Medical professionals from the NFL and the NCAA are collaborating to reduce injuries across the sport of football.
Dr. Allen Sills, the NFL's chief medical officer, and Jeff Miller, the NFL's executive vice president for health and safety initiatives, spent Monday and Tuesday of this week at NCAA headquarters in Indianapolis sharing data between the two organizations.
"We're able to show them what we're working on and what we're finding and how we're applying that knowledge into the day-to-day care of professional athletes," Sills told The Associated Press. "I think we hope this is the start of even more regular interaction between the two organizations because we share the exact same goals, which is improving the health and safety of players."
The meetings consisted of the NFL's health and safety team, the NCAA's Sport Science Institute and medical professionals from each of the Power 5 conferences. While one may assume the focus was on the game's existential threat -- head injuries -- the NFL's staff is focused on reducing lower-body injuries. (Concussions dropped 24 percent, from 281 to 214, during the 2018 NFL season.)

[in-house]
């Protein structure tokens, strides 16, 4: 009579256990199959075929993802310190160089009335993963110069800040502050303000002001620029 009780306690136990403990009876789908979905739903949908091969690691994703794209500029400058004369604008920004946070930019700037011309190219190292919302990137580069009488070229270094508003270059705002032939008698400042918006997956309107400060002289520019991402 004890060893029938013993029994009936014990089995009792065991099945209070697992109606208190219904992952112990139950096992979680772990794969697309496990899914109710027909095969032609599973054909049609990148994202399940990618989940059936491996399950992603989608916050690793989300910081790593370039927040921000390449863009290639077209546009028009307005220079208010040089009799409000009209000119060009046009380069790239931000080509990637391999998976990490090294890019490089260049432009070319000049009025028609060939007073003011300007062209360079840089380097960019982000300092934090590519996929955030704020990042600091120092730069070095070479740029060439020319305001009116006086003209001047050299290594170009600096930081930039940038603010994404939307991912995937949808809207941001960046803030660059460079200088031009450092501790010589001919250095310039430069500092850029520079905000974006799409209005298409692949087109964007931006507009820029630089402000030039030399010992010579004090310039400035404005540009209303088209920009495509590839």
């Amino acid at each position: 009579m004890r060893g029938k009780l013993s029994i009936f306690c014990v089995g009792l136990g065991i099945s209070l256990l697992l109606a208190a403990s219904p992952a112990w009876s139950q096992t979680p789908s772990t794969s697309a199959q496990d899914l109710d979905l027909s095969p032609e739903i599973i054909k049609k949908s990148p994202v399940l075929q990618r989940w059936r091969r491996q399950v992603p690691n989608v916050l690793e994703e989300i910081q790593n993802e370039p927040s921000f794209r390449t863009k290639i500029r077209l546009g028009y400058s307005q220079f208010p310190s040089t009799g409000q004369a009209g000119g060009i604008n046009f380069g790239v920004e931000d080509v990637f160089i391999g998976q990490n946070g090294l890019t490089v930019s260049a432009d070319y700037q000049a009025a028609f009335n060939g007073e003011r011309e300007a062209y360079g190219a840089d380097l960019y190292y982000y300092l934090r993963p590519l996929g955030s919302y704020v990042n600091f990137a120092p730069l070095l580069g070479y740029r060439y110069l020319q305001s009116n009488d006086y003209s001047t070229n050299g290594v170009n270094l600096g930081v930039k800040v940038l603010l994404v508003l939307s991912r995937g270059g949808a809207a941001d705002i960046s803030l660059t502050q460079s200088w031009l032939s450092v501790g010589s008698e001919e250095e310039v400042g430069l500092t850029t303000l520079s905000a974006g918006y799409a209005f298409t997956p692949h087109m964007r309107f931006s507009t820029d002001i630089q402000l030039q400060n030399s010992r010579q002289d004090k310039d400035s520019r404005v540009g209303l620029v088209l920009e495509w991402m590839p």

"We're taking a very, I think, comprehensive approach to understanding foot, ankle or knee injuries and the contributing aspects of that," Miller said. "I think, we are looking at the performance of certain cleats; their traction; how easily they release from different turf surfaces; how much different turf surfaces contribute to potential injuries; how we train our athletes, the load they go through on a daily basis or through a training camp and whether that correlates with particular sprains or strains."